Difference between revisions of "Tiffany & Co. Jewelry Maker's Mark"

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==[[Tiffany & Co.]]==
 
==[[Tiffany & Co.]]==
'''e.1837'''
 
 
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|- bgcolor="#efefef" align="center
 
|- bgcolor="#efefef" align="center
!width=100%|Specialty & Historical Information
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!width=35%|Maker's Mark
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!width=15%|Name/Period
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!width=10%|Location
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!width=40%|Specialty
 
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|<center>[[Tiffany & Co.]]<br/>e.1837
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Charles Tiffany
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Tiffany, Young & Ellis
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Tiffany & John P. Young</center>
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|<center>259 Broadway NY<br/>550 Broadway NY</center>
 
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:&bull; Manufacturer
 
:&bull; Manufacturer
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::&bull; Tiffany premiered its Mixed Metalware in the Japanese style to great acclaim.
 
::&bull; Tiffany premiered its Mixed Metalware in the Japanese style to great acclaim.
 
:;1879
 
:;1879
::&bull; Tiffany Diamond
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::&bull; [[Tiffany Diamond]]
 
:::&bull; Tiffany & Co. purchased a 287.42 carat rough yellow diamond from South Africa and had it cut in Paris resulting in the largest flawless yellow diamond to that date.
 
:::&bull; Tiffany & Co. purchased a 287.42 carat rough yellow diamond from South Africa and had it cut in Paris resulting in the largest flawless yellow diamond to that date.
::&bull; Until 1880 Sole distribution of Patek Philippe & Co. in USA.
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::&bull; Until 1880 Sole distribution of [[Patek Philippe & Co.]] in USA.
 
:; 1885
 
:; 1885
 
::&bull; Paulding Farnham becomes Edward Moore's assistant.
 
::&bull; Paulding Farnham becomes Edward Moore's assistant.
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Revision as of 19:02, 23 January 2013

Tiffany & Co.

Maker's Mark Name/Period Location Specialty
Tandco1.jpg

Tandco2.jpg
Tandco4.jpg
Tandco5.jpg
Tandco3.jpg
300px

Tiffany & Co.
e.1837

Charles Tiffany Tiffany, Young & Ellis

Tiffany & John P. Young
259 Broadway NY
550 Broadway NY
• Manufacturer
Designers
• Paulding Farnum
• Edward C. Moore
1837
• J.L. Ellis joined the firm
1842
• Importing of gold jewelry from Europe for sale in America.
1847-1854
• Importers of goods from England, France, Germany, Italy & Switzerland
Gold & Diamond jewelry of their own design.
1848
• John Young in Paris took advantage of the fall of Louis Philippe and purchased the court’s jewelry and enough diamonds to keep the firm going for years to come.
• Charles Tiffany became known as the king of diamonds.
1850
• Paris branch opened at Rue de Richelieu
1856
• Pieces a Hartford Connecticut historic oak tree, felled in a storm, were used by Tiffany to make patriotic carvings for jewelry.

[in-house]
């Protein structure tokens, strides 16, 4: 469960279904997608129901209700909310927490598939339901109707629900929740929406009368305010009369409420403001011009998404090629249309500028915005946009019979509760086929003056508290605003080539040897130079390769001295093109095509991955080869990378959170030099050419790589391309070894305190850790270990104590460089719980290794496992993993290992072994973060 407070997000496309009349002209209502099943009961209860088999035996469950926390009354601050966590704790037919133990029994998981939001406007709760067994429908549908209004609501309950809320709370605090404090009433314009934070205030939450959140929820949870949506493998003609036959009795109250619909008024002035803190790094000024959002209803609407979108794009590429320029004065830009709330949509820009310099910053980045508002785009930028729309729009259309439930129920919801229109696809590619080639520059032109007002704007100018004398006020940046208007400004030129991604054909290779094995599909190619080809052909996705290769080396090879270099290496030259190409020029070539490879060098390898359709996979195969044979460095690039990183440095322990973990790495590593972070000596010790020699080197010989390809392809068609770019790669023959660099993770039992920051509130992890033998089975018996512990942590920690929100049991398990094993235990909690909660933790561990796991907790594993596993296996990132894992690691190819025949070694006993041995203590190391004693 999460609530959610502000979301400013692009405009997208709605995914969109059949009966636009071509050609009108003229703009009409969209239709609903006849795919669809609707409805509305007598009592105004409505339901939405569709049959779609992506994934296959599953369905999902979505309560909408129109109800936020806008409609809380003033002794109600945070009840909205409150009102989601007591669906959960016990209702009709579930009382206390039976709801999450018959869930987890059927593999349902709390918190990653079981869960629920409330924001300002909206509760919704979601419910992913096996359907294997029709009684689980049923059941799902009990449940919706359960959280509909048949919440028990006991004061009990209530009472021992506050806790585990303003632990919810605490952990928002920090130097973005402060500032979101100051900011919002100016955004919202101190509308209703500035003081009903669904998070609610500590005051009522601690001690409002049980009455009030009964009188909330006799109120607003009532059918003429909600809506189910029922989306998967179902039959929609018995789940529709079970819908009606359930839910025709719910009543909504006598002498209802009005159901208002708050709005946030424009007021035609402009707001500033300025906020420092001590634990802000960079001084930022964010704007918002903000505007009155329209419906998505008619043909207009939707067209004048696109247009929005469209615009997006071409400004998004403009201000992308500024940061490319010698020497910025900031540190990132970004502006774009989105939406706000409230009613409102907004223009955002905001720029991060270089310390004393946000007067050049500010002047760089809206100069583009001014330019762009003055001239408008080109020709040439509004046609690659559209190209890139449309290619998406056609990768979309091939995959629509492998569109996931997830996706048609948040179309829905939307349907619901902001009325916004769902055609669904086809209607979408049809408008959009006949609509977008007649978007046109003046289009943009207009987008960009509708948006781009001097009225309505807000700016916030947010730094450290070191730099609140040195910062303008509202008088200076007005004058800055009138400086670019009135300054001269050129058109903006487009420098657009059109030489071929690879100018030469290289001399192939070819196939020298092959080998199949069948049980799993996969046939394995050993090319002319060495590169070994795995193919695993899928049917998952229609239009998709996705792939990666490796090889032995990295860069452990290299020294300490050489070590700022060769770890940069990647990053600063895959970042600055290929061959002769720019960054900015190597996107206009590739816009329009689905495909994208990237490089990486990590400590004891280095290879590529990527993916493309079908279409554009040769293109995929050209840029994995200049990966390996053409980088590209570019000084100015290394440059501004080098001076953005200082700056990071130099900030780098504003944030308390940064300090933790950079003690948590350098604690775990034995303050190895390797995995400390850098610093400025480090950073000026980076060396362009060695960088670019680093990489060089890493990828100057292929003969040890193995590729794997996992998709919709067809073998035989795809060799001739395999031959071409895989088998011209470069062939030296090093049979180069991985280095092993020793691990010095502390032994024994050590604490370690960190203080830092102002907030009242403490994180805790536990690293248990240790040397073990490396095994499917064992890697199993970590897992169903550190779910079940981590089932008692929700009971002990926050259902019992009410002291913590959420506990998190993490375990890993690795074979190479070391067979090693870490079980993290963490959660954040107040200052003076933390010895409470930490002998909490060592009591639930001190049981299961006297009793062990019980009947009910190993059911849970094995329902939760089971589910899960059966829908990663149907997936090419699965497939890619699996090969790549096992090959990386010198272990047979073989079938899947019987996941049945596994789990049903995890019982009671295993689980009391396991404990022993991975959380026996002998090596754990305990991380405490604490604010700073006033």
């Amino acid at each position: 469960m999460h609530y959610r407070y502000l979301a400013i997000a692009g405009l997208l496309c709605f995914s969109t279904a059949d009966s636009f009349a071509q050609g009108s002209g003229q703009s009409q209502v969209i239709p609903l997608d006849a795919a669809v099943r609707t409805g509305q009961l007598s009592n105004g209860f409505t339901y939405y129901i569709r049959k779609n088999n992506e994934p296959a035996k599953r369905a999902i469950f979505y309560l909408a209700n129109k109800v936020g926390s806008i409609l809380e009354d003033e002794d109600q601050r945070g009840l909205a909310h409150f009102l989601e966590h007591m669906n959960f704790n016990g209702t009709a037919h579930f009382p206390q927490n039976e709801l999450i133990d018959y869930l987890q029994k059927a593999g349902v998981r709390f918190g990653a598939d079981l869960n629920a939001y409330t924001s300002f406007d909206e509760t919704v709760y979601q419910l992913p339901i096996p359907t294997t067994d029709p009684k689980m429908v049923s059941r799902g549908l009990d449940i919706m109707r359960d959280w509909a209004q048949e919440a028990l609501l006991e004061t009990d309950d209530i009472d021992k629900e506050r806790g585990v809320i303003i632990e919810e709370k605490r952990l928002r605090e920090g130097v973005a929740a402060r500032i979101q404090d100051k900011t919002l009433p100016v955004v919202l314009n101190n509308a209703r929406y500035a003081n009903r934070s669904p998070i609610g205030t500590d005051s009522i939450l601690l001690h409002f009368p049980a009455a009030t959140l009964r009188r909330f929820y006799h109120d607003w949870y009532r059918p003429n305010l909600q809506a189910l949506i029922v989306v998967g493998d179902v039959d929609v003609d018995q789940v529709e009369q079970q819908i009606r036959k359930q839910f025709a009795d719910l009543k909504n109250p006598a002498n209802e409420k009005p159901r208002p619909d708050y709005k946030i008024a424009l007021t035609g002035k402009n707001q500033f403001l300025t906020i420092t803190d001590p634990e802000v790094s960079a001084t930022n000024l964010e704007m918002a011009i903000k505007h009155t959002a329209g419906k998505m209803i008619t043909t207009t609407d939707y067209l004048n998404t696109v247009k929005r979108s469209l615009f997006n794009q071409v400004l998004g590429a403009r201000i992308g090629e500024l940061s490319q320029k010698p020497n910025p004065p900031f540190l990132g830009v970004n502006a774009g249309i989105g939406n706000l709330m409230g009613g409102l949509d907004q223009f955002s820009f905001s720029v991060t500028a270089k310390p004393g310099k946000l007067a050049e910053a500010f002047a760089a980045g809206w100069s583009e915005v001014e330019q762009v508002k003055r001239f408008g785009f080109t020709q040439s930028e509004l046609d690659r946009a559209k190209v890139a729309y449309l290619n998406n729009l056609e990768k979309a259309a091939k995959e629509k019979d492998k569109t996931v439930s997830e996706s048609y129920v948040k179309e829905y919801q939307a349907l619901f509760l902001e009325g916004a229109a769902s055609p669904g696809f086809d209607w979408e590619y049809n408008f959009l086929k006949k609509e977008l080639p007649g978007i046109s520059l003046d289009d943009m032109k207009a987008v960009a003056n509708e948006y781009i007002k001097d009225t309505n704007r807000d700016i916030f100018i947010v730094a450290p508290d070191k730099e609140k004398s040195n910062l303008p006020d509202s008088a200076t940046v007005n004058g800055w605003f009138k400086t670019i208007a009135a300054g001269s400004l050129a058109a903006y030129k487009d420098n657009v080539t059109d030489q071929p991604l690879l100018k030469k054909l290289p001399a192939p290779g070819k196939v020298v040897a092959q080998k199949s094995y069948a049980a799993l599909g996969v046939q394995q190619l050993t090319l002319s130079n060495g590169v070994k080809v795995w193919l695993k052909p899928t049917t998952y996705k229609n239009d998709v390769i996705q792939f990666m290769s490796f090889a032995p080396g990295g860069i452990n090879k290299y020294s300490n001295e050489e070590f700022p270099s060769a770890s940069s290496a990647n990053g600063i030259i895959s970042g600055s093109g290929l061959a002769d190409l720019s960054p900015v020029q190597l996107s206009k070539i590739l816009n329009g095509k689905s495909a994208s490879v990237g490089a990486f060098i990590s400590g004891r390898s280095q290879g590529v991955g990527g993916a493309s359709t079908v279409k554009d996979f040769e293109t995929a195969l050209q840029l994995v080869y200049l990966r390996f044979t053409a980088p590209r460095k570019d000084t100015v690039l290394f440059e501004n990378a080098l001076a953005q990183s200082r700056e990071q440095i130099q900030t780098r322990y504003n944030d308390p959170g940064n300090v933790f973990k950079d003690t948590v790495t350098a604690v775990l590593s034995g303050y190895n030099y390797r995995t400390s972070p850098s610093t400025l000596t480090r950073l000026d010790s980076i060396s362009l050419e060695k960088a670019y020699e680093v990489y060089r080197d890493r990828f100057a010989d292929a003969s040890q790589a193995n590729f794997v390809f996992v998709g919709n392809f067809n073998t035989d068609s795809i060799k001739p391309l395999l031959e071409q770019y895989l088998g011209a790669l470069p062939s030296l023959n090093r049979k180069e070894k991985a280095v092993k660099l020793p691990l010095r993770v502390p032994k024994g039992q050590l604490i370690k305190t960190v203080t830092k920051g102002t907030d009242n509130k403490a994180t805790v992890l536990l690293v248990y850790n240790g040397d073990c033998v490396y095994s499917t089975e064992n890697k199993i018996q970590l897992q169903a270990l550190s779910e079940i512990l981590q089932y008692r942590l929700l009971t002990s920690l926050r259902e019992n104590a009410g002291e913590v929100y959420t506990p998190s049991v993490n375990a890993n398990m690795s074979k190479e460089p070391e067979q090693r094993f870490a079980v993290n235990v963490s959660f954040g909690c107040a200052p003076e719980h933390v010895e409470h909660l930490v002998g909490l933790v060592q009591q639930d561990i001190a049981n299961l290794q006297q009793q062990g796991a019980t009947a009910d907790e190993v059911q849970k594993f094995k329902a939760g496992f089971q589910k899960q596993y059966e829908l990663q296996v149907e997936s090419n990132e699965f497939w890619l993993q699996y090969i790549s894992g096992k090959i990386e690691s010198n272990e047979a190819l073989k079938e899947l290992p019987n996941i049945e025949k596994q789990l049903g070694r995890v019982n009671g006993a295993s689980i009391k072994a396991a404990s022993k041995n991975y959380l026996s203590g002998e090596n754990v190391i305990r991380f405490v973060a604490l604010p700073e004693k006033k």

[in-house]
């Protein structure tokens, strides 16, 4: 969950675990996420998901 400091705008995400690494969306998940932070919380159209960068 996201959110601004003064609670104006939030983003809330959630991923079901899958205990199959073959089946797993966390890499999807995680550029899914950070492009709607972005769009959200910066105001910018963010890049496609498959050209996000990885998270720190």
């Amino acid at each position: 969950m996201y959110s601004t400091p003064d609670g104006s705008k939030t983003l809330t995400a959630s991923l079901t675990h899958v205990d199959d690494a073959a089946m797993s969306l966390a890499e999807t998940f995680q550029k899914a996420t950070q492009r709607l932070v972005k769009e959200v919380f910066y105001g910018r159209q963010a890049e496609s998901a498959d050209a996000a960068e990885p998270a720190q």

1858
• Tiffany bought the last, unused 20 miles of the transatlantic cable and created souvenir jewelry.
• Office and Watch Manufacturing in Geneva, Switzerland.
• Incorporated as a full -fledged manufacturer.
1862 Civil War
• During the Civil War they provided Swords, uniform laces, epaulettes, ornaments and medals and badges, caps, rifles and shoes. The profits enabled Tiffany & Co. to return to making jewelry and silverware after the war as a major player.
1867 Paris Exposition
• Tiffany won first prize for its silverware – the first ever for the United States.
1870
• Moves to West Union Square at 15th with workshops and retail space.
1872
• London Branch.
1878 Paris Exposition
• Tiffany & Co. wins the Grand Prix for silverware, a gold medal for its architectural revival jewelry and 6 other medals.
• Tiffany premiered its Mixed Metalware in the Japanese style to great acclaim.
1879
Tiffany Diamond
• Tiffany & Co. purchased a 287.42 carat rough yellow diamond from South Africa and had it cut in Paris resulting in the largest flawless yellow diamond to that date.
• Until 1880 Sole distribution of Patek Philippe & Co. in USA.
1885
• Paulding Farnham becomes Edward Moore's assistant.
1886
• Tiffany & Co. develops the six prong setting to hold a diamond – known ever after as the “Tiffany Setting
1887
• Tiffany & Co. purchases 24 lots of Empress Eugenie’s diamond jewelry from the French government.
1889 Paris Exposition
• George Kunz assembled a collection of rare minerals and gems for exhibit at the Paris Exposition along with the jewelry made by Tiffany & Co.
• Tiffany introduces an American collection of jewelry and ornaments inspired by American art and resources such as Tennessee Pearls, Montana Sapphires Arizona Garnets, Colorado Rock Crystal, Mexican Opal.
• Tiffany & Co.’s enamel orchids displayed at this Exposition inspired a revival of enamel jewelry.
1893 World's Coloumbian Exposition
• Tiffany exhibited more American influenced pieces with colored stones along with internationally influenced items
1900 Paris Exposition
• Tiffany exhibited American made jewels with American and historical motifs.
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